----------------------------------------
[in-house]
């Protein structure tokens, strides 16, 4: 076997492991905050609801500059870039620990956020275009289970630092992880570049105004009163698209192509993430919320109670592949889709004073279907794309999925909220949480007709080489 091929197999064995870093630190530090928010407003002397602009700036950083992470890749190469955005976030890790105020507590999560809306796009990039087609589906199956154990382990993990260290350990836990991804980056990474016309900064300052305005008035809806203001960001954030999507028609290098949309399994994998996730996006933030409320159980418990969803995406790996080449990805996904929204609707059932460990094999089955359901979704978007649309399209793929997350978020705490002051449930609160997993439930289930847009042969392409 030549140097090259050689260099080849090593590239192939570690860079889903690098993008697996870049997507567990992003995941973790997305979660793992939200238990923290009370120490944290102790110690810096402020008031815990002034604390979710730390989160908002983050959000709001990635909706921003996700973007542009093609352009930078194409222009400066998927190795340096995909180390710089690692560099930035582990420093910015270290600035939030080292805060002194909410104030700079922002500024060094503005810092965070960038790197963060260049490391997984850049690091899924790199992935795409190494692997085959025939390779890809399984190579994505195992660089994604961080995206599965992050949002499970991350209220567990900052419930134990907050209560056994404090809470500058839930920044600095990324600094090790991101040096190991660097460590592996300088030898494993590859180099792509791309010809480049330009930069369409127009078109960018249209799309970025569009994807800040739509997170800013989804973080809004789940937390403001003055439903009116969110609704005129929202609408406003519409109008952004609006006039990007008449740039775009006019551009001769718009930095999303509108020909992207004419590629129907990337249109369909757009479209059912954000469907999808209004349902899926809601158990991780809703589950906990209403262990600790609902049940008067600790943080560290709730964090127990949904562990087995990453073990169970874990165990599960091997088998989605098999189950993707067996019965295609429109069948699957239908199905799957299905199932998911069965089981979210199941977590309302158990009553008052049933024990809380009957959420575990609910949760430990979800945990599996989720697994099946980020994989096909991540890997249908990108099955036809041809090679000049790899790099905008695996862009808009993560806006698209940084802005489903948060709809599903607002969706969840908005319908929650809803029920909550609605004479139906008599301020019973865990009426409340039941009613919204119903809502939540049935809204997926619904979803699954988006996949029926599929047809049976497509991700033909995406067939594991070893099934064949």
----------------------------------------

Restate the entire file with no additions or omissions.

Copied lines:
[in-house]
């Protein structure tokens, strides 16, 4: 076997492991905050609801500059870039620990956020275009289970630092992880570049105004009163698209192509993430919320109670592949889709004073279907794309999925909220949480007709080489 091929197999064995870093630190530090928010407003002397602009700036950083992470890749190469955005976030890790105020507590999560809306796009990039087609589906199956154990382990993990260290350990836990991804980056990474016309900064300052305005008035809806203001960001954030999507028609290098949309399994994998996730996006933030409320159980418990969803995406790996080449990805996904929204609707059932460990094999089955359901979704978007649309399209793929997350978020705490002051449930609160997993439930289930847009042969392409 030549140097090259050689260099080849090593590239192939570690860079889903690098993008697996870049997507567990992003995941973790997305979660793992939200238990923290009370120490944290102790110690810096402020008031815990002034604390979710730390989160908002983050959000709001990635909706921003996700973007542009093609352009930078194409222009400066998927190795340096995909180390710089690692560099930035582990420093910015270290600035939030080292805060002194909410104030700079922002500024060094503005810092965070960038790197963060260049490391997984850049690091899924790199992935795409190494692997085959025939390779890809399984190579994505195992660089994604961080995206599965992050949002499970991350209220567990900052419930134990907050209560056994404090809470500058839930920044600095990324600094090790991101040096190991660097460590592996300088030898494993590859180099792509791309010809480049330009930069369409127009078109960018249209799309970025569009994807800040739509997170800013989804973080809004789940937390403001003055439903009116969110609704005129929202609408406003519409109008952004609006006039990007008449740039775009006019551009001769718009930095999303509108020909992207004419590629129907990337249109369909757009479209059912954000469907999808209004349902899926809601158990991780809703589950906990209403262990600790609902049940008067600790943080560290709730964090127990949904562990087995990453073990169970874990165990599960091997088998989605098999189950993707067996019965295609429109069948699957239908199905799957299905199932998911069965089981979210199941977590309302158990009553008052049933024990809380009957959420575990609910949760430990979800945990599996989720697994099946980020994989096909991540890997249908990108099955036809041809090679000049790899790099905008695996862009808009993560806006698209940084802005489903948060709809599903607002969706969840908005319908929650809803029920909550609605004479139906008599301020019973865990009426409340039941009613919204119903809502939540049935809204997926619904979803699954988006996949029926599929047809049976497509991700033909995406067939594991070893099934064949």